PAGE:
February 19, 2019

China Says Accusations Against Alleged Spy 'Out of Thin Air'

13 October 2018, 10:54 | Devin Moran

Jacquelyn Martin

First ever 'Chinese spy' extradited to stand trial in US

Yanjun Xu, aka Qu Hui, aka Zhang Hui, a Chinese Ministry of State Security (MSS) operative, was extradited to the U.S. on Tuesday, following which the charges were unsealed on Wednesday. He is accused of using a false identity, recruiting an employee of GE Aviation to lecture and pass along to the Chinese aviation secrets developed by the USA aerospace manufacturer.

China said Thursday that accusations against an alleged Chinese spy accused of attempting to steal trade secrets from American aviation and aerospace companies were "made out of thin air". He is accused of concealing his identity to recruit people he thought could provide the Chinese with trade secrets. All were naturalized USA citizens born in Taiwan or China. Some of those defendants were charged with trying to steal everything from wind turbine technology to engineered rice and corn, which provides a sense of the breadth of what US officials say Beijing is looking to acquire.

This is a developing story and will be updated.

"We can not tolerate a nation's stealing our firepower and the fruits of our brainpower".

"Beginning in at least December 2013 and continuing until his arrest, Xu targeted certain companies inside and outside the United States that are recognised as leaders in the aviation field", the Justice Department said in its announcement of the arrest.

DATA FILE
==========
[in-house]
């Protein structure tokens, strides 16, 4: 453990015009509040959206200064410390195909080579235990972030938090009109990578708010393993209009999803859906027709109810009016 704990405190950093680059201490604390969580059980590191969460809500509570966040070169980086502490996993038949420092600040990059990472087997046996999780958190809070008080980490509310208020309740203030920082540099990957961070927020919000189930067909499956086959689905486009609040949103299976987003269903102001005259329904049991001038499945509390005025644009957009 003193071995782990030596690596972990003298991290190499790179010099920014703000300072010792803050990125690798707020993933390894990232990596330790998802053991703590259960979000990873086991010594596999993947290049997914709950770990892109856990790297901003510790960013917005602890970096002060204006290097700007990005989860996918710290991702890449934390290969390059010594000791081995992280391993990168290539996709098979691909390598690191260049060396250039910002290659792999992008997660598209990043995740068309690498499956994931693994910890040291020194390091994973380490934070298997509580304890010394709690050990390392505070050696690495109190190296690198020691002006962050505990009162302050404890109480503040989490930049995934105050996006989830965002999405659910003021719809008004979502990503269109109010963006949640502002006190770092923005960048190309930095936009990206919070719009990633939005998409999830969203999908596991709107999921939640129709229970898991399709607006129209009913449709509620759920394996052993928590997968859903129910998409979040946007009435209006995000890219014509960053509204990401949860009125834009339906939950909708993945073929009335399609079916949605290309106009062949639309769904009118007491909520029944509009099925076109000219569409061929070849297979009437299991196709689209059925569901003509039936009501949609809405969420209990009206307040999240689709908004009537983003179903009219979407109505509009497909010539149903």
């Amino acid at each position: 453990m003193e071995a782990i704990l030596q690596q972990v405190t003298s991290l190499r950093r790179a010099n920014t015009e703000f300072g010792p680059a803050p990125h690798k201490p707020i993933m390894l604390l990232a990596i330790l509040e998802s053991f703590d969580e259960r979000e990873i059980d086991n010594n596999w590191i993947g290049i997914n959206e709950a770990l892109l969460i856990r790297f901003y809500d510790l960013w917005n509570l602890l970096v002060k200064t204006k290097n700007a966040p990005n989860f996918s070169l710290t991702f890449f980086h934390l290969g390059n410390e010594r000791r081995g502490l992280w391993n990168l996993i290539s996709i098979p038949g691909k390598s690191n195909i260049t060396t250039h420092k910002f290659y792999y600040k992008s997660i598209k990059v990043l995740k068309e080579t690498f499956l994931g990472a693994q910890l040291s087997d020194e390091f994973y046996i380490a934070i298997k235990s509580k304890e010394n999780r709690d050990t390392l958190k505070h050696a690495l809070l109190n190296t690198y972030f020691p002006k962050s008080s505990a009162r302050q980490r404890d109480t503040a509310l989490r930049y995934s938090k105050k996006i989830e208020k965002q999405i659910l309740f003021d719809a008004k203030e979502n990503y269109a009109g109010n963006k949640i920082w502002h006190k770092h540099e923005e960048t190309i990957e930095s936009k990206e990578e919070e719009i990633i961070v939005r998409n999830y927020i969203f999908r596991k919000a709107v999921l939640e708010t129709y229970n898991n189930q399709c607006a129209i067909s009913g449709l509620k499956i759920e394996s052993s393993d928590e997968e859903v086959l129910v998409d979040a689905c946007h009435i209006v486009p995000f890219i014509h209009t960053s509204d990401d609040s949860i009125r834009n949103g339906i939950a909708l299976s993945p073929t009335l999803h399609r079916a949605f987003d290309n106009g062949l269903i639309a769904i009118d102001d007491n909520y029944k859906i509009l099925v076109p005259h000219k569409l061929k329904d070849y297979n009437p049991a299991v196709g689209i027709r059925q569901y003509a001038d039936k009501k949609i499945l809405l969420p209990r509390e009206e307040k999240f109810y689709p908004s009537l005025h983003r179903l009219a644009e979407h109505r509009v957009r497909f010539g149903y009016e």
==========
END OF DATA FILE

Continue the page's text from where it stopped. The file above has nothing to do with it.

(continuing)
Prosecutors say Mr Xu is a senior officer with China's ministry of state security - which is responsible for counter-intelligence, foreign intelligence and political security.

According to the indictment, in March 2017 a deputy director at NUAA, described as an unindicted co-conspirator, began emailing with an engineer at GE Aviation and asked him to come to China for an "exchange".

Xu was arrested in Belgium on April 1 during an Federal Bureau of Investigation sting operation coordinated with Belgian authorities. Xu worked with a conspirator, unnamed in the indictment, who contacted an engineer of the firm previous year and offered to pay for a trip to China so the employee could talk about his work in connection with an event sponsored by a science and technology association, according to prosecutors. The arrest of Xu and his extradition represent the first time the US has been able to bring a Chinese intelligence officer to America to be prosecuted for economic espionage, said John Demers, assistant attorney general for national security.

If convicted of the four counts outlined in the indictment, Xu faces up to 25 years in prison plus financial penalties.

John Demers, the assistant U.S. attorney general for national security, said the case was not an isolated incident. "We will not tolerate a nation that reaps what it does not sow", he added.

The US justice department has announced charges of economic espionage against a suspected Chinese intelligence officer.

Often, the Justice Department issues indictments that charge people still in China.

In addition to using cyberattacks to steal industrial secrets, China continues to use good, old-fashioned espionage and theft to get to the technology it wants, USA officials say.

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